History belies theory that tax cuts magically pay for themselves
The reflexive Republican response -- not a conservative response, because this argument is anything but conservative -- is that tax cuts will somehow, magically, generate enough economic growth to pay for themselves. This is belied not only by economic theory but by history.
Could well-designed tax cuts promote economic growth? Sure. But not enough to pay for themselves. Responsible economic analysis ranges from a low of zero effect on growth (because higher debt constitutes a drag on the economy) to only a modest one.
The actual numbers don't support tax-cutters' zeal. As economists William Gale and Andrew Samwick found, "U.S. historical data show huge shifts in taxes with virtually no observable shift in growth rates."
Yes, the economy grew robustly after John F. Kennedy proposed and Lyndon Johnson signed a tax cut in 1964 (the top rate went from 91 percent to 70 percent), and after Reagan cut taxes in 1981 (he later raised them, because of fears of the ballooning deficit). But the economy also grew robustly after Bill Clinton raised taxes in 1993 and anemically after George W. Bush cut taxes in 2001 and 2003.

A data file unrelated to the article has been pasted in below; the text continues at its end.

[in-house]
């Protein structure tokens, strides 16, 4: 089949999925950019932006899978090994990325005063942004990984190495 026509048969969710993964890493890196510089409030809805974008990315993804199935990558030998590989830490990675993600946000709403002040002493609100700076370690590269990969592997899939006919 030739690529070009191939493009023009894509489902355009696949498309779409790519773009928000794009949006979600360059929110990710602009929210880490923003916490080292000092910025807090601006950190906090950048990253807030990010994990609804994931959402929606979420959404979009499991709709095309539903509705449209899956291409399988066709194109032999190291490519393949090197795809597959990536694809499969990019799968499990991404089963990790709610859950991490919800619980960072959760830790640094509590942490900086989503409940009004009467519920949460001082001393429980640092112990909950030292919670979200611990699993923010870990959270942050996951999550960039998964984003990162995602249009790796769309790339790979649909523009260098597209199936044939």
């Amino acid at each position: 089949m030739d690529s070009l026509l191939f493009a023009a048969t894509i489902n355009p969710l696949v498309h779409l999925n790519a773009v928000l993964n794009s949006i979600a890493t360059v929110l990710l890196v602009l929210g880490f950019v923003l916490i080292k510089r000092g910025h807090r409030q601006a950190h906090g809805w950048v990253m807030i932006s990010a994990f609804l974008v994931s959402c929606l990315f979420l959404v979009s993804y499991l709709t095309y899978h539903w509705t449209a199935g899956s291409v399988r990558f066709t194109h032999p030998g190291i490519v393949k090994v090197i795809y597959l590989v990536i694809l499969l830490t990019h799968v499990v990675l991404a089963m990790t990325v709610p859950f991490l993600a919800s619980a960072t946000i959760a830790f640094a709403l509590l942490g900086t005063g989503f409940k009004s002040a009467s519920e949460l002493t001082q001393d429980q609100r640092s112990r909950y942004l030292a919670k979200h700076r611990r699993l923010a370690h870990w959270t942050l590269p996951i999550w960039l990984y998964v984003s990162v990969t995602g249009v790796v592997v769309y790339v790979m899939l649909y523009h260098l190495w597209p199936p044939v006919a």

The Trump White House claims that its proposed corporate tax cuts could boost GDP by 3 percent to 5 percent. But its analysis doesn't consider the impact of financing the tax cuts through deficit spending.
Indeed, the non-partisan Tax Policy Center found that increased growth would be counteracted within a few years by the drag of higher deficits; overall, the plan would increase deficits by $2.4 trillion during the first decade.
Trump wants tax cuts -- the biggest ever! -- because he promised them. Republicans take tax cuts as a matter of faith; they are desperate for a legislative win, any win, to take to voters next year. So deficit-financed tax cuts may be a political imperative. As an economic matter, they are simply reckless.
Ruth Marcus' email address is email@example.com.
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